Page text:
The formulation of this invention may further contain one or more solid excipients minimize leakage of the liquid mixture from the capsule. The solid excipients can be included in the formulation at any stage of its preparation. The suitable concentration of a solid excipient in the formulation for conferring the intended effect, as recognized by those skilled in the art, can be assayed using conventional methods.
The formulation of this invention, when administered orally to a subject in need thereof, is preferably encapsulated in a capsule (e.g., a soft or hard-shell capsule). The capsule can be formed of a material that is well recognized by one skilled in the art, for example, porcine collagen, bovine collagen material, gelatin (e.g., porcine gelatin), gum arabic, pectin, poly(ethylene-co-maleic anhydride), poly(vinylmethylether-co-maleic anhydride), carrageenan, and agar-agar.
One can employ the formulation of this invention to treat cancer by administering orally to a subject in need of the treatment an effective amount of the formulation.
As used herein, the term “treating” or “treatment” is defined as the administration of an effective amount of the formulation to a subject, who has cancer, a symptom of the cancer, a disease or disorder secondary to the cancer, or a predisposition toward the cancer, with the purpose to cure, alleviate, relieve, remedy, or ameliorate the cancer, the symptom of, the disease or disorder secondary to, or the predisposition toward the cancer.
The term “an effective amount” refers to an amount of a compound of formula I in the formulation or an amount of the formulation which confers a therapeutic effect on the treated subject. The therapeutic effect may be objective (i.e., measurable by some test or marker) or subjective (i.e., subject gives an indication of or feels and effect). An effective amount of the compound described above may range from about 0.1 mg/Kg to about 500 mg/Kg body weight per day, alternatively from about 1 to about 50 mg/Kg body weight per day.
The formulation of this invention may be administered from 1 to 6 times per day (e.g., at 0.1 mg-100 mg/dose). The amount of active ingredient that can be combined with the carrier materials to produce a single dosage form may vary depending upon the host treated. A typical formulation of this invention will contain from 0.5% to 20% of an active compound (w/w).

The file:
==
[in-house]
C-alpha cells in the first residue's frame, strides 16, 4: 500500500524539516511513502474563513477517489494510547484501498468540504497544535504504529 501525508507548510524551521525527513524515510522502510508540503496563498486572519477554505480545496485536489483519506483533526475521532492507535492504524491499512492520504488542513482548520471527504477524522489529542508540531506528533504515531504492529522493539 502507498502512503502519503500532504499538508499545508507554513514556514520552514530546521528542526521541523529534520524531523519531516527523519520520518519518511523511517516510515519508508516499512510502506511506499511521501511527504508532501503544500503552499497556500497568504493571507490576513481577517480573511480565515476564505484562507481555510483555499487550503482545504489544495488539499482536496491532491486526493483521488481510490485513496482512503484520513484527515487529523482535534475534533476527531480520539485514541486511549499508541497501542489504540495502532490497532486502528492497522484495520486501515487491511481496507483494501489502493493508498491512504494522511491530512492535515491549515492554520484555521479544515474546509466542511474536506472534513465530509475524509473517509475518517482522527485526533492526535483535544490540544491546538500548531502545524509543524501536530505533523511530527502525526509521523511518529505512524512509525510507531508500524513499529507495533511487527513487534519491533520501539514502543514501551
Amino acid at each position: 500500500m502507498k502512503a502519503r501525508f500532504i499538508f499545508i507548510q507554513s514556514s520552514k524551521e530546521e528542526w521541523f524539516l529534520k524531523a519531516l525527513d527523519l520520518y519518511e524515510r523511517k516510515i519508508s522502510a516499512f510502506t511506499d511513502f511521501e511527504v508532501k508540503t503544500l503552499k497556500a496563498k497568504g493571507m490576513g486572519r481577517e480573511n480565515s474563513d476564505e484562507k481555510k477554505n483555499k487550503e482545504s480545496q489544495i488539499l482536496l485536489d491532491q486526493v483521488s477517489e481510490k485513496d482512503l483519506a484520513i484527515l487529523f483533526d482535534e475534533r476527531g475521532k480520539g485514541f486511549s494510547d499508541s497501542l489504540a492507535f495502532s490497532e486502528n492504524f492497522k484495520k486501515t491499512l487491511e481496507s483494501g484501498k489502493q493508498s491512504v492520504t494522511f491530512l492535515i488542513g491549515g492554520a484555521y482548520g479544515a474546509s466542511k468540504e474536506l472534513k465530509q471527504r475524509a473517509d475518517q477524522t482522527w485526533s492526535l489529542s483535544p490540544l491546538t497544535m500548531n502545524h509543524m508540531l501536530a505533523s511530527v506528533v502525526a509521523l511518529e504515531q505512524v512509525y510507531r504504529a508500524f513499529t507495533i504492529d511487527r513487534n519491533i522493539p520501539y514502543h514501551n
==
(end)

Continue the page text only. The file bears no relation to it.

Without further elaboration, it is believed that the above description has adequately enabled the present invention. The following examples are, therefore, to be construed as merely illustrative, and not limitative of the remainder of the disclosure in any way whatsoever. All of the publications cited herein are hereby incorporated by reference in their entirety.
A solution of indole (1.17 g, 10 mmol) in 10 mL tetrahydrofuran was added dropwise to a suspension of potassium tert-butoxide (1.34 g, 12 mmol) in 10 mL tetrahydrofuran. The reaction mixture was stirred at room temperature for 2 hours, then 5-(chloromethyl)-3-methylisoxazole (1.32 g, 10 mmol) in 5 mL tetrahydrofuran was added dropwise. The solution was allowed stand for 4 hours and then 10 mL saturated ammonium chloride was added with stirring. The mixture was extracted three times with a total of 60 mL of ether, the organic phase was dried using anhydrous magnesium sulfate and filtered, and the filtrate was concentrated in vacuum and purified by flash chromatography on silica gel. The eluent used was a mixture of n-hexane and ethyl acetate in the ratio 8:1 (vol/vol). Yield: 1.61 g, 76%.
A solution of 5-(1H-1-indolylmethyl)-3-methylisoxazole (212 mg, 1.0 mmol) in 10 mL diethyl ether was added to oxalyl chloride (254 mg, 2.0 mmol) dropwise at 0° C. The reaction mixture was stirred at 0° C. for 3 hours and then the reaction solvent was evaporated. The residue was dissolved in 5 mL tetrahydrofuran and then the 3-methyl-5-isothiazolamine (114 mg, 1.0 mmol) and triethylamine (1 mL) in 10 mL tetrahydrofuran was added dropwise. The mixture was stirred for 10 hours and then 1 N NaOH (4 mL) was added to the reaction flask dropwise. The mixture was extracted three times with a total of 60 mL of tetrahydrofuran, the organic phase was dried using anhydrous magnesium sulfate and filtered, and the filtrate was concentrated in vacuum. The residue was crystallized from methanol. Yield: 0.27 g, 71%.
NMR: 10.33 (s, 1H), 9.15 (s, 1H), 8.44 (d, J=6.3 Hz, 1H), 7.45-7.38 (m, 3H), 6.82 (s, 1H), 5.96 (s, 1H), 5.48 (s, 2H), 2.49 (s, 3H), 2.52 (s, 3H).
MS (M+1): 381.1.
BPR0C261 (5 mg) was first dissolved in Transcutol (99 mg). Then PEG 400 (330 mg) was added to the solution. TPGS (105 mg) was heated at 60-70° C. until it was molten. The molten TPGS was then added to the Transcutol/PEG solution with constant stirring to form a homogenous solution. The solution was further stirred at 40° C. until it became a clear solution.
The solubility of BPR0C261 in different drug carriers or mixed carriers was evaluated. The solubility is defined as the maximum amount of a compound dissolved in a carrier or mixed carrier at room temperature. The results are shown in Table 1 below.